Winter 2016 Health Link Online

HealthLink Online

Uniting Children, Parents, Caregivers, and Health Professionals

Tricycle Injuries

Need Helmets!

Many young children ride tricycles. Between January 2012 and January 2014, the US Consumer Product Safety Commission collected data that showed an estimated 9340 trike riders were injured seriously enough to come to a hospital’s Emergency Department. Fifty-two percent of these injured children were between 1 and 2 years of age.

The number of children with tricycle injuries peaked at 2 years of age. Somewhat fewer children who were 3 years of age were injured. For 4 year olds, the number dropped to slightly more than half the number for 3 year olds. Thereafter, the numbers of children with trike injuries declined sharply. Most of the injured children were treated and released from the Emergency Department. 

Lacerations (cuts) were the most frequent type of injury. The face was cut more often than other body parts. Internal organ damage was a common injury for 3 year olds and 5 year olds. The brain was the most commonly injured internal organ. Note in the photo the children need to wear helmets. For 7-year-old children, 70% of the injuries were bruises of the face and head. Elbows were the most commonly broken bone.

A study conducted by The Children’s Hospital of Philadelphia found that most tricycle injuries were due to falls. These are thought to occur when the rider falls with a sudden turn of the front wheel that makes the rider lose balance and tip the trike over.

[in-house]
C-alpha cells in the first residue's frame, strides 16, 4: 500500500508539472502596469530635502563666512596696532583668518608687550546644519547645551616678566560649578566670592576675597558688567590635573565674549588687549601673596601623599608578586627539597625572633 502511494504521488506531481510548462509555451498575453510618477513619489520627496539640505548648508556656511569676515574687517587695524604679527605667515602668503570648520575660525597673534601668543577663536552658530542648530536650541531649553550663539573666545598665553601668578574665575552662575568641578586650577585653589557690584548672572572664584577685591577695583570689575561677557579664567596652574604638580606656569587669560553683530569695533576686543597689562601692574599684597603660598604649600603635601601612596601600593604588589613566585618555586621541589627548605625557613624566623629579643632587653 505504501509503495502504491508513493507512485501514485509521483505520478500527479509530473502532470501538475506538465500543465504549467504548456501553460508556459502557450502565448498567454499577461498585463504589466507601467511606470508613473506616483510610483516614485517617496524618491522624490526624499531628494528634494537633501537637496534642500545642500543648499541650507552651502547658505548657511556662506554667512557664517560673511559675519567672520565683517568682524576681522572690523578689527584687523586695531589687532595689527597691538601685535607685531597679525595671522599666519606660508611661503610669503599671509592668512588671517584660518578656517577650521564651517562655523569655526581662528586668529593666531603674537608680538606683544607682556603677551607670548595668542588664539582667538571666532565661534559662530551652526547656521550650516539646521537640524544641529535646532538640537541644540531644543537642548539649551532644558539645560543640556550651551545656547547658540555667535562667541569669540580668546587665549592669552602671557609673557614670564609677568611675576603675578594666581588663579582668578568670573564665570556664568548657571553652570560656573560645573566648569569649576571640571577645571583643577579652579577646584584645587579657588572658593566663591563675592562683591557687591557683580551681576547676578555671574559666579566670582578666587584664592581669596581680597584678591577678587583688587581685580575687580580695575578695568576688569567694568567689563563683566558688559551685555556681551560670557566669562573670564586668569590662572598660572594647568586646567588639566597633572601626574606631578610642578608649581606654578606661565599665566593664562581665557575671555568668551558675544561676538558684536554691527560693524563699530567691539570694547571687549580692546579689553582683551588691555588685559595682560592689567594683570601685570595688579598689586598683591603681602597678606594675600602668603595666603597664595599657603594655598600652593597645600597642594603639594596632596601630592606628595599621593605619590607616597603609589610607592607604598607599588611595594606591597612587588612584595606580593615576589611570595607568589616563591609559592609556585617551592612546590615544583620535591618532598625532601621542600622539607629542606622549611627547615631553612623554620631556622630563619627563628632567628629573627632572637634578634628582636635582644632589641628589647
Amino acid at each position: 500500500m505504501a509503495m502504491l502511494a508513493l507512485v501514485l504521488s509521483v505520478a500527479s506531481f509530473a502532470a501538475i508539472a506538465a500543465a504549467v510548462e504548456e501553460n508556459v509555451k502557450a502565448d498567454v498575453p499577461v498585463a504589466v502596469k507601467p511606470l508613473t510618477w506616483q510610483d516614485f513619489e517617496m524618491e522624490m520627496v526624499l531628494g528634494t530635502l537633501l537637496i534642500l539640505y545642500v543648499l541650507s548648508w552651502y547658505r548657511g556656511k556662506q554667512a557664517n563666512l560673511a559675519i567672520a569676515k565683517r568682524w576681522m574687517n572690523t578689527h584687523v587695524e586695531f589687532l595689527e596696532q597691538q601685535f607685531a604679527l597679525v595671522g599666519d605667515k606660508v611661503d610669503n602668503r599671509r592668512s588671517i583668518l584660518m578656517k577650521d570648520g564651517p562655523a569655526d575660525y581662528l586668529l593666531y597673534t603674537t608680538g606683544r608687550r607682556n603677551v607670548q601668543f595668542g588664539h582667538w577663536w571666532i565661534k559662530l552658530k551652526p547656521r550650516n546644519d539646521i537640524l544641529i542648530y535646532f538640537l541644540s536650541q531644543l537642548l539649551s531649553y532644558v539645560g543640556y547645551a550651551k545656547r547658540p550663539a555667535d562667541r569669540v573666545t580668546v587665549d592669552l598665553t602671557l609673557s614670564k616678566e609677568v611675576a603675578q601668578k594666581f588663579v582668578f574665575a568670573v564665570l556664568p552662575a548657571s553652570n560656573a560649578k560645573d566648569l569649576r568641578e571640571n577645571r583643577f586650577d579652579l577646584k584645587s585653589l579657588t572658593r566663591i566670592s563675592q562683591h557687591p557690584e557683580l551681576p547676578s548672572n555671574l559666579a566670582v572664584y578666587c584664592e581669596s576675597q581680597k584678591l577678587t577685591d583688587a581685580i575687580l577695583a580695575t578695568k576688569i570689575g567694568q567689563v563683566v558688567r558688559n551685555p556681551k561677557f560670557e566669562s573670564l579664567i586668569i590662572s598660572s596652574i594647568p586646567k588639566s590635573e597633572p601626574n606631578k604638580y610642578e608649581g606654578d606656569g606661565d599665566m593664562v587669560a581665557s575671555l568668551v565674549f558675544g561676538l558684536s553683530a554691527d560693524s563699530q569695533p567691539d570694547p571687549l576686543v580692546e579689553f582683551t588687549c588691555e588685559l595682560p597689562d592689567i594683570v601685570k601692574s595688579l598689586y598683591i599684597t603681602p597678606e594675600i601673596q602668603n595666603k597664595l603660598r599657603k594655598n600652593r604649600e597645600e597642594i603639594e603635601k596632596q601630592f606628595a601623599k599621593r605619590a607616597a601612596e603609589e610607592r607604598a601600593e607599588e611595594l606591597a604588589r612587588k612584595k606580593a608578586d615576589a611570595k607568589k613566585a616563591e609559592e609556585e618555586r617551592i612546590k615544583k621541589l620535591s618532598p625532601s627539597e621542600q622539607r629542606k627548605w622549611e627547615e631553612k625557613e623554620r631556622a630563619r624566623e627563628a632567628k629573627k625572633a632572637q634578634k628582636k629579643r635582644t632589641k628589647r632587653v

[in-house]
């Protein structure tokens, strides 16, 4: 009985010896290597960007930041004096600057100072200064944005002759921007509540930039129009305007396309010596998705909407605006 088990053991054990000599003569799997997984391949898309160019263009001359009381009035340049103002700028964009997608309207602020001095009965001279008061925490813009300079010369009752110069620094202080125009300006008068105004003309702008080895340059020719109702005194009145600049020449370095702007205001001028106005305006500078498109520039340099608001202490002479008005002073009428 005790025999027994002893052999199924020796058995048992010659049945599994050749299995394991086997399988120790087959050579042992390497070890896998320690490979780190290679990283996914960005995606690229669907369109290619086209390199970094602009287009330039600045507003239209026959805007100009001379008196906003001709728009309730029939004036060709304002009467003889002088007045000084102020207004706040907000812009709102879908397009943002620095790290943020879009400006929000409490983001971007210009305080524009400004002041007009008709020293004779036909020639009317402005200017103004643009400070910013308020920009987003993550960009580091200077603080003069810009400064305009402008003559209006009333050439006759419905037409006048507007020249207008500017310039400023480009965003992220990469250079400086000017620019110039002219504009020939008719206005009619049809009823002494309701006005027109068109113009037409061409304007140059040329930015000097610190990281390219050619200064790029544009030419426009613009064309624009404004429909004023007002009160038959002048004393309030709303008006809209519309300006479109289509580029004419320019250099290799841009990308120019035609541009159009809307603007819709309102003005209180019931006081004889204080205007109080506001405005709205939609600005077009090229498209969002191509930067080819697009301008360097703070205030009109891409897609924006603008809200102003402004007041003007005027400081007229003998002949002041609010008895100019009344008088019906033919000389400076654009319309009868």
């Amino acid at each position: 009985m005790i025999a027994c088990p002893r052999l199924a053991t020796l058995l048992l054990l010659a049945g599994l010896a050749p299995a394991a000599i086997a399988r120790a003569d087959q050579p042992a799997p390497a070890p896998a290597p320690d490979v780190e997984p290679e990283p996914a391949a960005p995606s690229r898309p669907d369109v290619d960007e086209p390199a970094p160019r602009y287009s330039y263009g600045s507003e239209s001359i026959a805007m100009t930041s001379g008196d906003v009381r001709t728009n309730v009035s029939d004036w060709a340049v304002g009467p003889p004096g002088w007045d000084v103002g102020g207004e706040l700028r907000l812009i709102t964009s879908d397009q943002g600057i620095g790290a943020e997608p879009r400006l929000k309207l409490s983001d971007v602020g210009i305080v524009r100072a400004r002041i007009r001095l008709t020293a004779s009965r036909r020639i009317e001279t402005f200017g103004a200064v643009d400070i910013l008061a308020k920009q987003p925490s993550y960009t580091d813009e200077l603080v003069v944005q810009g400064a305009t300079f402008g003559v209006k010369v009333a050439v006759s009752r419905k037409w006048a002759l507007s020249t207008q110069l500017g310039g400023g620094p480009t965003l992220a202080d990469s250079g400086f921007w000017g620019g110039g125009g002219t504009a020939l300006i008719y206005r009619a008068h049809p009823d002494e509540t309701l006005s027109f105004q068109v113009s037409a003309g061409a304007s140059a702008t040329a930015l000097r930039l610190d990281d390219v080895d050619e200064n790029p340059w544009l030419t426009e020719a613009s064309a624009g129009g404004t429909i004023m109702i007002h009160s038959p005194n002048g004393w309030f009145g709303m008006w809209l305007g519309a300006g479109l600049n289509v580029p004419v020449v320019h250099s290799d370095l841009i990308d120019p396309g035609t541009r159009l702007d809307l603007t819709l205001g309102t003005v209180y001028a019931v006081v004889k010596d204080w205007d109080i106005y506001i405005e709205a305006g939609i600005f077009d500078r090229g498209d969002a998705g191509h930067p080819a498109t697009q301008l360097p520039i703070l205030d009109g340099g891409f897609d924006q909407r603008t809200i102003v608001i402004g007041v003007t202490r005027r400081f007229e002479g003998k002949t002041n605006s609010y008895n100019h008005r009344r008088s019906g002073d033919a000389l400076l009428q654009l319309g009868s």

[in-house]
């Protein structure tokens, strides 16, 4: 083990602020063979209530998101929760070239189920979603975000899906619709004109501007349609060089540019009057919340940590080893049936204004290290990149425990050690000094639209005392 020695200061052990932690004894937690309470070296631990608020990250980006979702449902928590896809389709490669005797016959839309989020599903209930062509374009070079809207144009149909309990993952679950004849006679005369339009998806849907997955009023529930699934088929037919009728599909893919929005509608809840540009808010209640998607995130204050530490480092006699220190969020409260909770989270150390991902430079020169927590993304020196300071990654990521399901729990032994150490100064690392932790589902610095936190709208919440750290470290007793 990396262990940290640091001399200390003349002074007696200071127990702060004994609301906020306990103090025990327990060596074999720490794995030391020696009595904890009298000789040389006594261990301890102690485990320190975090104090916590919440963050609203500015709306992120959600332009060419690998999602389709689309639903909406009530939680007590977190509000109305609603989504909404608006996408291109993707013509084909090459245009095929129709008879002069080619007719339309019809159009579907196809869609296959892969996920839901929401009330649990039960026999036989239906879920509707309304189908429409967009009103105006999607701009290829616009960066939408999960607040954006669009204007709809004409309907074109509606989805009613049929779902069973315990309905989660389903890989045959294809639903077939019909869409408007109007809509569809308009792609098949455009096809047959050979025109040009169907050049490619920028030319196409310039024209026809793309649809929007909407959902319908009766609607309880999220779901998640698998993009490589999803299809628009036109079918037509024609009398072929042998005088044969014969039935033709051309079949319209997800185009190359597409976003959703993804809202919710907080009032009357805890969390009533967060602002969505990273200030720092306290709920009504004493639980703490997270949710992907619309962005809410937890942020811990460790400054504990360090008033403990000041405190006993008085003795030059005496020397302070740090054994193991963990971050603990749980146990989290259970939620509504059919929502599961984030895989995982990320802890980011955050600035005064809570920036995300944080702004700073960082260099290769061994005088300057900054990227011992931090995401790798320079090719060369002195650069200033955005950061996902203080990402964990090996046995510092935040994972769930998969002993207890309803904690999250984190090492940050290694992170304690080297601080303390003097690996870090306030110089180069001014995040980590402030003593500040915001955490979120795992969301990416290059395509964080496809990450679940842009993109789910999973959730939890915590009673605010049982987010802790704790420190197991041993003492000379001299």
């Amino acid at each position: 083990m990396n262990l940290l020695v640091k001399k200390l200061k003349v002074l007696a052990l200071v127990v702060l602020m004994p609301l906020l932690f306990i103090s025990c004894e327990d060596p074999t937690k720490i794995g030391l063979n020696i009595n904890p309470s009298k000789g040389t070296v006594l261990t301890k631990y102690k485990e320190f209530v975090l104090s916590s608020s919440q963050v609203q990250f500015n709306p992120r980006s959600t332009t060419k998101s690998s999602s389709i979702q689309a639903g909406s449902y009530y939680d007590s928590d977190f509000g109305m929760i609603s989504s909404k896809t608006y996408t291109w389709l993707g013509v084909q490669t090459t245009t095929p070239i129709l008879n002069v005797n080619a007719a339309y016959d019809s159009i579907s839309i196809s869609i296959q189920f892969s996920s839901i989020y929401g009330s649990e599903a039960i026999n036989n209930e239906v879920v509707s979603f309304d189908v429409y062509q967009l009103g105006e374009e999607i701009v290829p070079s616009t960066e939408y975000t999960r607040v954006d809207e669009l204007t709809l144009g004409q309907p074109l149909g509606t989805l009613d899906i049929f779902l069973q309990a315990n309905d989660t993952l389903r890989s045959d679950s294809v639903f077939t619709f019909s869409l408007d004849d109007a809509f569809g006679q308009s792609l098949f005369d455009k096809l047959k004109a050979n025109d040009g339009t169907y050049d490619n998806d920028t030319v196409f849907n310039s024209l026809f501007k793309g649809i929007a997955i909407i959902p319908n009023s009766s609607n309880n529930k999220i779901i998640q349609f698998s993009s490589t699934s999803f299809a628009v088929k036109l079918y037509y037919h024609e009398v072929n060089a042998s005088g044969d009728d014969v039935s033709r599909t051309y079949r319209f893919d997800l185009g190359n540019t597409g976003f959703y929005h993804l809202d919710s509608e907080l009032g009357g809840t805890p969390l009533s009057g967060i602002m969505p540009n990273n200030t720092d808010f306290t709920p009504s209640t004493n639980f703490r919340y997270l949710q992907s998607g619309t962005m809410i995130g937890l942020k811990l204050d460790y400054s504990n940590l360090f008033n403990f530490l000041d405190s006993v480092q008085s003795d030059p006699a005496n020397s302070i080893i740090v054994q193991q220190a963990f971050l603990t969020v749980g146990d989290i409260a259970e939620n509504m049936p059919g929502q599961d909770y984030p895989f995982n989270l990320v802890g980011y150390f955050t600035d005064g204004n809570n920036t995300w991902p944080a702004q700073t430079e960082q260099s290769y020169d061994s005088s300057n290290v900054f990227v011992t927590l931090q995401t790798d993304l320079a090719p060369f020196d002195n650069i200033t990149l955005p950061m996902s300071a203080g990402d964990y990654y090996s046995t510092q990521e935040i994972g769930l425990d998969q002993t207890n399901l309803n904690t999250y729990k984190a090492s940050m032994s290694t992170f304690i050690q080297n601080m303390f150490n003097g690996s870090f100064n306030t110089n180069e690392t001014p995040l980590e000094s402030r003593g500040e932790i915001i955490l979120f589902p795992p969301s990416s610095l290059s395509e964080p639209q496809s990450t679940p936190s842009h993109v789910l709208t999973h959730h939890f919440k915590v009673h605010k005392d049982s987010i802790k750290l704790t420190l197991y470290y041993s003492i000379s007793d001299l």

Injury prevention experts recommend the following changes to trikes to reduce the risks for riders: 

  • Decrease the handlebar’s turning radius.
  • Install a built-in device in the wheels that limits the maximum speed of the trike.
  • Provide a foot rest other than the pedals for children who are just learning to ride. 
  • Make sure that trike riders wear elbow pads and helmets to protect the most commonly injured body parts. This may make helmet-wearing a habit that carries over to bicycle riding. New Mexico has a law that requires trike users to wear a helmet. 
  • Do not allow trike riding on surfaces that lead to streets or sources of water.
  • Always provide close adult supervision of trike riders.

From Bandzar S et al. Tricycle Injuries Presenting to US Emergency Departments, 2012-2013. Pediatrics, 136:658-663 October 2015; Photo source:www.freeimages.com